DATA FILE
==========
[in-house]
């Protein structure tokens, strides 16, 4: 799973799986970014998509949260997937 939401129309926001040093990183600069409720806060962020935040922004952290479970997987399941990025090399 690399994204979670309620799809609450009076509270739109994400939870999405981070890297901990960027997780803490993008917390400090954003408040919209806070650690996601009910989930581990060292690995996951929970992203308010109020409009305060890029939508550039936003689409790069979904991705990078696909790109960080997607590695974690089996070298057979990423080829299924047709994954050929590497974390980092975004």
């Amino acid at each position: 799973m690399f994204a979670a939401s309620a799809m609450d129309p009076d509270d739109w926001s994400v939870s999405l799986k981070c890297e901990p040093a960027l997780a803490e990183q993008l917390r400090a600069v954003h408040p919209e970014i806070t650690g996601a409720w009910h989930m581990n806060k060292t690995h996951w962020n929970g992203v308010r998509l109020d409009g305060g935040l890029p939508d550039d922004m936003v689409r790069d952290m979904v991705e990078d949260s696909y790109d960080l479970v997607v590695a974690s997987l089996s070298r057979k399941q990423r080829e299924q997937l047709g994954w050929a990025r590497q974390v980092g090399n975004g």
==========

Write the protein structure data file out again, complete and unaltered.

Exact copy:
[in-house]
């Protein structure tokens, strides 16, 4: 799973799986970014998509949260997937 939401129309926001040093990183600069409720806060962020935040922004952290479970997987399941990025090399 690399994204979670309620799809609450009076509270739109994400939870999405981070890297901990960027997780803490993008917390400090954003408040919209806070650690996601009910989930581990060292690995996951929970992203308010109020409009305060890029939508550039936003689409790069979904991705990078696909790109960080997607590695974690089996070298057979990423080829299924047709994954050929590497974390980092975004």
């Amino acid at each position: 799973m690399f994204a979670a939401s309620a799809m609450d129309p009076d509270d739109w926001s994400v939870s999405l799986k981070c890297e901990p040093a960027l997780a803490e990183q993008l917390r400090a600069v954003h408040p919209e970014i806070t650690g996601a409720w009910h989930m581990n806060k060292t690995h996951w962020n929970g992203v308010r998509l109020d409009g305060g935040l890029p939508d550039d922004m936003v689409r790069d952290m979904v991705e990078d949260s696909y790109d960080l479970v997607v590695a974690s997987l089996s070298r057979k399941q990423r080829e299924q997937l047709g994954w050929a990025r590497q974390v980092g090399n975004g």